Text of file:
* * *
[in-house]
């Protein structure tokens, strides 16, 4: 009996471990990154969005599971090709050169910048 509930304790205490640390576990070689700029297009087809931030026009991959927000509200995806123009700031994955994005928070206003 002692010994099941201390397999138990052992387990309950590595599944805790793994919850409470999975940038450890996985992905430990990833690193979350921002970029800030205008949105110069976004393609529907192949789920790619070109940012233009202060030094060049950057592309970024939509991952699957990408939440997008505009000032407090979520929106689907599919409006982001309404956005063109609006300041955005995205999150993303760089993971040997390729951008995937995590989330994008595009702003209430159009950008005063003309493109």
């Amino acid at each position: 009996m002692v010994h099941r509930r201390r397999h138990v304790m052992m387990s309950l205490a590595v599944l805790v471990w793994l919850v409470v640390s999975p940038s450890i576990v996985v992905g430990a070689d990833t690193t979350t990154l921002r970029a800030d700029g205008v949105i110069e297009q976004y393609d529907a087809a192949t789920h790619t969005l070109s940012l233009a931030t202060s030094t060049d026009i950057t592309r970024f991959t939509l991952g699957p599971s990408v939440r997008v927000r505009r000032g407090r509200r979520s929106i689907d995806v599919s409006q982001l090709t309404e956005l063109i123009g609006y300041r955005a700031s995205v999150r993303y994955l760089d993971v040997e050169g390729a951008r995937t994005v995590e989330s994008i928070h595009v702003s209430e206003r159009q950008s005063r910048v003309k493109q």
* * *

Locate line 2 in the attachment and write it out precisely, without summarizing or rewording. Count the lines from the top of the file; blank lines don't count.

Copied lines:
């Protein structure tokens, strides 16, 4: 009996471990990154969005599971090709050169910048 509930304790205490640390576990070689700029297009087809931030026009991959927000509200995806123009700031994955994005928070206003 002692010994099941201390397999138990052992387990309950590595599944805790793994919850409470999975940038450890996985992905430990990833690193979350921002970029800030205008949105110069976004393609529907192949789920790619070109940012233009202060030094060049950057592309970024939509991952699957990408939440997008505009000032407090979520929106689907599919409006982001309404956005063109609006300041955005995205999150993303760089993971040997390729951008995937995590989330994008595009702003209430159009950008005063003309493109």